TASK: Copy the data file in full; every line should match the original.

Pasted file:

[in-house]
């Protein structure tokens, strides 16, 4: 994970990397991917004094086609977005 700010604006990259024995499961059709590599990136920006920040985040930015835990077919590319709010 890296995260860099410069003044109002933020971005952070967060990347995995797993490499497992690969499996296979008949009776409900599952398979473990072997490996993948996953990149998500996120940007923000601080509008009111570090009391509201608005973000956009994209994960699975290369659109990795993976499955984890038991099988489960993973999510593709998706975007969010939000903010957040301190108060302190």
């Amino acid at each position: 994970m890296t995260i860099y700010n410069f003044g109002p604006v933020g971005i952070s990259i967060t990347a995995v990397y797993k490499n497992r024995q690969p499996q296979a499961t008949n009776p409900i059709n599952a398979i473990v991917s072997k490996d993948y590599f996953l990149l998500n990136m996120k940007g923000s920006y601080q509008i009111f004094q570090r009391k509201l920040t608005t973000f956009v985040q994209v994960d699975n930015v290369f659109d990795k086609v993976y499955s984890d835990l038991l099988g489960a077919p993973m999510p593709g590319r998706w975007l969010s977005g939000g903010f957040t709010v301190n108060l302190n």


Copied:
[in-house]
């Protein structure tokens, strides 16, 4: 994970990397991917004094086609977005 700010604006990259024995499961059709590599990136920006920040985040930015835990077919590319709010 890296995260860099410069003044109002933020971005952070967060990347995995797993490499497992690969499996296979008949009776409900599952398979473990072997490996993948996953990149998500996120940007923000601080509008009111570090009391509201608005973000956009994209994960699975290369659109990795993976499955984890038991099988489960993973999510593709998706975007969010939000903010957040301190108060302190």
């Amino acid at each position: 994970m890296t995260i860099y700010n410069f003044g109002p604006v933020g971005i952070s990259i967060t990347a995995v990397y797993k490499n497992r024995q690969p499996q296979a499961t008949n009776p409900i059709n599952a398979i473990v991917s072997k490996d993948y590599f996953l990149l998500n990136m996120k940007g923000s920006y601080q509008i009111f004094q570090r009391k509201l920040t608005t973000f956009v985040q994209v994960d699975n930015v290369f659109d990795k086609v993976y499955s984890d835990l038991l099988g489960a077919p993973m999510p593709g590319r998706w975007l969010s977005g939000g903010f957040t709010v301190n108060l302190n």